Bound Feet and Western Dress

by Pang-Mei Natasha Chang.
Doubleday, 215 pages, $22.95.

Ms. Chang is an American of Chinese ancestry -- a combination that led her to feel as a young woman that she inhabited a cultural limbo. To combat that sense of rootlessness, she investigated her Chinese inheritance through the memories of her great-aunt, Chang Yu-i, whose story constitutes this book. It is a story of progress from the old China to Europe, to a prosperous teaching and business career in the new China of the 1920s, to Hong Kong to escape the Communist revolution, and finally to the United States, where Yu-i's son was well established. Through all these experiences, which included an unsuitable arranged marriage to a poet who left her stranded in England, Yu-i retained and practiced the traditional Chang values of family loyalty and service to senior relatives, including the parents of the husband she divorced. Her life is an impressive record of adaptability on the one hand and stubborn adherence to principle on the other. Her feet, by the way, were not bound, and she never felt comfortable in Western dress.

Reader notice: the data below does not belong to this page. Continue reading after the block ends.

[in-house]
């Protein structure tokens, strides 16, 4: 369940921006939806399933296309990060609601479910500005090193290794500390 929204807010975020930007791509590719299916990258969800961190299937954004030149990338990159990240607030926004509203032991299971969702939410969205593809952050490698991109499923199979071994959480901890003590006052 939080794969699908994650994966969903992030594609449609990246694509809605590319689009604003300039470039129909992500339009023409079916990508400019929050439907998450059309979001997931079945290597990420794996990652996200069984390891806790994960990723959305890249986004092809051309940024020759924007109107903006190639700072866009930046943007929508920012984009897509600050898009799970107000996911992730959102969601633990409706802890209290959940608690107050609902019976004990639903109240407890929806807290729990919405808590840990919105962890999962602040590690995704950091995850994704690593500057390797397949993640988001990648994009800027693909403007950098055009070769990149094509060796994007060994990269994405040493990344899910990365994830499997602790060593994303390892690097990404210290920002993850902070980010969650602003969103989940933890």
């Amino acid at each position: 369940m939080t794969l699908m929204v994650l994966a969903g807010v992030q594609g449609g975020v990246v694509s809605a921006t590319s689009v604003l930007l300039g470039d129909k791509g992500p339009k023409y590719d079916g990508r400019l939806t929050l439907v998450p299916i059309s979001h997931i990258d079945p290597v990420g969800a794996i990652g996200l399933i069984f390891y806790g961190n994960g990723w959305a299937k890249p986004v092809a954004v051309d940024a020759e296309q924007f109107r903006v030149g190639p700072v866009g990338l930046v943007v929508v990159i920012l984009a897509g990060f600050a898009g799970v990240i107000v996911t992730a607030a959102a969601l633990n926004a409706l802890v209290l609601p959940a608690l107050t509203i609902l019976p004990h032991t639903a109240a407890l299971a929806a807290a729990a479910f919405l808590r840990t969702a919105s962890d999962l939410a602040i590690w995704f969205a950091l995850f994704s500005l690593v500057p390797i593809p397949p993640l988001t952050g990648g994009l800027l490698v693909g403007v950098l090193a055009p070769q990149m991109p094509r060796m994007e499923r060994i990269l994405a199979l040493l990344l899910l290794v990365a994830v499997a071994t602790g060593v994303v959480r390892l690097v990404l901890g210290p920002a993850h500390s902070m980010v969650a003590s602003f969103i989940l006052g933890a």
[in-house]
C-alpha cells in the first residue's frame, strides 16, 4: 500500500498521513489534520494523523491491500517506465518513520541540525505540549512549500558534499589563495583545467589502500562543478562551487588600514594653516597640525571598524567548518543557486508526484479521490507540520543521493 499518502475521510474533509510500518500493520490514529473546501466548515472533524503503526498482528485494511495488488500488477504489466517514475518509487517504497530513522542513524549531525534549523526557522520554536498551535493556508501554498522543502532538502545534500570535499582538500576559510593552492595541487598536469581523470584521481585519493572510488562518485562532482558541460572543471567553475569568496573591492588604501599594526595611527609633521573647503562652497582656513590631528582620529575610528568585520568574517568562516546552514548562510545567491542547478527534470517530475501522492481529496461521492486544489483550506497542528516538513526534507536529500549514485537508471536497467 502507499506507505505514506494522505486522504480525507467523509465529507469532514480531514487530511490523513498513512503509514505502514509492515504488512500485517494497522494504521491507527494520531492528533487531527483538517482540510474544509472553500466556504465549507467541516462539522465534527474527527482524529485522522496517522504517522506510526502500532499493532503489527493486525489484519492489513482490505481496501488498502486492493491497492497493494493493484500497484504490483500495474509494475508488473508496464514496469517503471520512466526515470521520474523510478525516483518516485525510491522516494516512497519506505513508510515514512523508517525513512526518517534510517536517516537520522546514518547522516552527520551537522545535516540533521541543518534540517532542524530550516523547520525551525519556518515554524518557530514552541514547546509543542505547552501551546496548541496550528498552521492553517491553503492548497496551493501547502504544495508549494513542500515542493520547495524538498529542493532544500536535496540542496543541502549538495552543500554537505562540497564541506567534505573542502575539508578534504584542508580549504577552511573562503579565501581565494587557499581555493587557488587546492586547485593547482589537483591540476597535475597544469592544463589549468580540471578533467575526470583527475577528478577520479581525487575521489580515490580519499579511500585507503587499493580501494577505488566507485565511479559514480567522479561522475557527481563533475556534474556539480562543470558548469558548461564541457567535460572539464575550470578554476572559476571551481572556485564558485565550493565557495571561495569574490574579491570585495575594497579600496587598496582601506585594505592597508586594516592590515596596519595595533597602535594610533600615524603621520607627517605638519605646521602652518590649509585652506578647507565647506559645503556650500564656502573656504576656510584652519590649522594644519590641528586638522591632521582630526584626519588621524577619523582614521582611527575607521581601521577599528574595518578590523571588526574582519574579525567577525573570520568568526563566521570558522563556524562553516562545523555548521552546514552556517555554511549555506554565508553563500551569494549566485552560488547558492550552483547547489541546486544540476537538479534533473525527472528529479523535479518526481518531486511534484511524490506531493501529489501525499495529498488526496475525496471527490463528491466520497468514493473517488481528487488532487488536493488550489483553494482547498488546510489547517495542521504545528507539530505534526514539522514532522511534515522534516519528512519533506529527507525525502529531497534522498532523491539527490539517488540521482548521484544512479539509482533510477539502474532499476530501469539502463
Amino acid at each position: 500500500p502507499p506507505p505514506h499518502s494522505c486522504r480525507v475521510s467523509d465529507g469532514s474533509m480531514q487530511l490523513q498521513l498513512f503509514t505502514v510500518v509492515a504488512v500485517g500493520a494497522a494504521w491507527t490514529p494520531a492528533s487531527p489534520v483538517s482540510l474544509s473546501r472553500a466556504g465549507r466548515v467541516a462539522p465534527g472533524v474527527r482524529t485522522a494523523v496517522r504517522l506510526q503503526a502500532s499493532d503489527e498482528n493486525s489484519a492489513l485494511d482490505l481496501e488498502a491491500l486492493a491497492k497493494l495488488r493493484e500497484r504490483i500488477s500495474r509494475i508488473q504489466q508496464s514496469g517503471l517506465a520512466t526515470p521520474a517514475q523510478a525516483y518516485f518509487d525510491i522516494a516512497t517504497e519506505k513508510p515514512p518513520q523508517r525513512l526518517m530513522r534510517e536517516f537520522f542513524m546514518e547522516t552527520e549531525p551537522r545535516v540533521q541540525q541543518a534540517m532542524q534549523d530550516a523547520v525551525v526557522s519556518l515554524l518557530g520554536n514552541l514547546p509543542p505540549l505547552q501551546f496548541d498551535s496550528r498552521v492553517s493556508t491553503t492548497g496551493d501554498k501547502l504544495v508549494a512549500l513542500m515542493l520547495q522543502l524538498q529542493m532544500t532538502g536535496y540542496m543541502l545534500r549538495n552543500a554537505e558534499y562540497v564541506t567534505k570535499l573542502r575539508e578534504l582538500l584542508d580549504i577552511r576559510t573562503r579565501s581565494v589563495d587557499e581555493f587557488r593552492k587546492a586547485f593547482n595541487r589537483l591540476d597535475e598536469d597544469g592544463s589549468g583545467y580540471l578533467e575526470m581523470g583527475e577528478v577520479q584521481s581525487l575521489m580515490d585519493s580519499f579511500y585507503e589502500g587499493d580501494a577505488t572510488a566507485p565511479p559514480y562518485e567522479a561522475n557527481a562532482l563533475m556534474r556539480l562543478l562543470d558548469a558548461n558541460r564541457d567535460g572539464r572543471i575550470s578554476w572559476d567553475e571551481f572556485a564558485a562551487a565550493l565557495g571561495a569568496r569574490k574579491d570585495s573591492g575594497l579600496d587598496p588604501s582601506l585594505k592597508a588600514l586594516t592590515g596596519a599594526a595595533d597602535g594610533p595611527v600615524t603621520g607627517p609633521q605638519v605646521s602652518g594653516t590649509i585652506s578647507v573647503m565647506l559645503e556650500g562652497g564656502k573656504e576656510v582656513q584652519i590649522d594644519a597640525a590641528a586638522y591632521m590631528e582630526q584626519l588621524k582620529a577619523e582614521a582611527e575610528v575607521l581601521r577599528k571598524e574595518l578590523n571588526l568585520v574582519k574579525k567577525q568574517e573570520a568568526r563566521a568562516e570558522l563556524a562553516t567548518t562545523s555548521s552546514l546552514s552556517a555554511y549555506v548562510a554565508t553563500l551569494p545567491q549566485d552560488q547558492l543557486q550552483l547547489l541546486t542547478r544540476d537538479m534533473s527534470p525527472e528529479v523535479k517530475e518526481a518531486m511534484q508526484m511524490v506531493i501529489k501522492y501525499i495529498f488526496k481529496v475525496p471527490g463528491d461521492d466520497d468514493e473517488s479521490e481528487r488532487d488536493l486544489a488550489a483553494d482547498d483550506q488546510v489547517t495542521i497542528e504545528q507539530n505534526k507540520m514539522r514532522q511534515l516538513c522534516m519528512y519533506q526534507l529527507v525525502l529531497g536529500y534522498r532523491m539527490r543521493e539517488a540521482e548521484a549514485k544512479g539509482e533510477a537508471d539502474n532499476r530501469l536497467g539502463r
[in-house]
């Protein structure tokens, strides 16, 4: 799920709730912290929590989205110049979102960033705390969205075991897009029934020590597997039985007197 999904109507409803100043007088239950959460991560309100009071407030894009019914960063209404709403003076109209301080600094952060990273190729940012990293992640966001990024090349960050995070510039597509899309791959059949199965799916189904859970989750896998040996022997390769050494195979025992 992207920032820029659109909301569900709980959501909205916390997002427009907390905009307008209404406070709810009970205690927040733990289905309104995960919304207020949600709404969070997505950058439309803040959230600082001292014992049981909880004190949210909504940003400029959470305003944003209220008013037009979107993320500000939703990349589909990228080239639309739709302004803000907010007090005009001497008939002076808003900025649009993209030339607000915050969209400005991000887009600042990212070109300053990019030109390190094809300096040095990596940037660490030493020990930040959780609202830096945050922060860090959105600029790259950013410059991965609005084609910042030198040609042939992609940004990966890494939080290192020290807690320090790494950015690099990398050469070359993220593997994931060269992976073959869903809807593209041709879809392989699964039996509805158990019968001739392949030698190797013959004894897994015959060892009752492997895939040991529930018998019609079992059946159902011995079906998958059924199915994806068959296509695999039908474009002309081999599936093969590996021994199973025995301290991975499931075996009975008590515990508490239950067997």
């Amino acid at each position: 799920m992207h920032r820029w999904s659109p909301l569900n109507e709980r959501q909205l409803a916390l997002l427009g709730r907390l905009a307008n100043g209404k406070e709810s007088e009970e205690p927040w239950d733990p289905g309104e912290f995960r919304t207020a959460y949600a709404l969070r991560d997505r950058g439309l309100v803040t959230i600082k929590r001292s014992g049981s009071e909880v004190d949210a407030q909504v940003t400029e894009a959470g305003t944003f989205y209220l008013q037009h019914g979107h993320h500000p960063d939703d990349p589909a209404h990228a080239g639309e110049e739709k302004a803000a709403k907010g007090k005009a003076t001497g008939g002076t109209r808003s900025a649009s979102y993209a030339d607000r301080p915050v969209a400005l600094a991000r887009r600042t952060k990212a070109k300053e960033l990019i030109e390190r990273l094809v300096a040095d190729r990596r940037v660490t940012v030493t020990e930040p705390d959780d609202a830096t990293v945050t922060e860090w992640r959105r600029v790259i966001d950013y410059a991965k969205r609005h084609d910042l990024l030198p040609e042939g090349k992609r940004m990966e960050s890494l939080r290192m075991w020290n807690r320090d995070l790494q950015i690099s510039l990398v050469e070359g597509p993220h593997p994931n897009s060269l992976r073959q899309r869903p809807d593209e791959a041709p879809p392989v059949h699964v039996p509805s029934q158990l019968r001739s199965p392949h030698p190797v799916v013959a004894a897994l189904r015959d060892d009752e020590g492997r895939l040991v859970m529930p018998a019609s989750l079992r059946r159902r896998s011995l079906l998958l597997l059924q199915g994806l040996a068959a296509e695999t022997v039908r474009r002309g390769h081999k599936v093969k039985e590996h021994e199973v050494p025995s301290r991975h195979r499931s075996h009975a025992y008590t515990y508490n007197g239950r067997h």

by John T. Spike.
Abbeville, 245 pages, $95.00.

The Florentine painter Maso di ser Giovanni, called Masaccio, was born in 1401 and died in 1428. During his short career he produced a large body of work and introduced such novelties as feet set solidly on the ground and faces individualized to the verge of caricature. He wasted no time on writing artistic manifestos, and if he ever talked about his painting, nobody recorded what he said. Mr. Spike therefore has nothing to go on concerning Masaccio's ideas beyond intelligent conjecture, which he exercises with restraint. What this beautifully illustrated book does provide is sound description and analysis of the frescoes with which Masaccio moved painting from medieval, iconic formality to the action and realism of the Renaissance.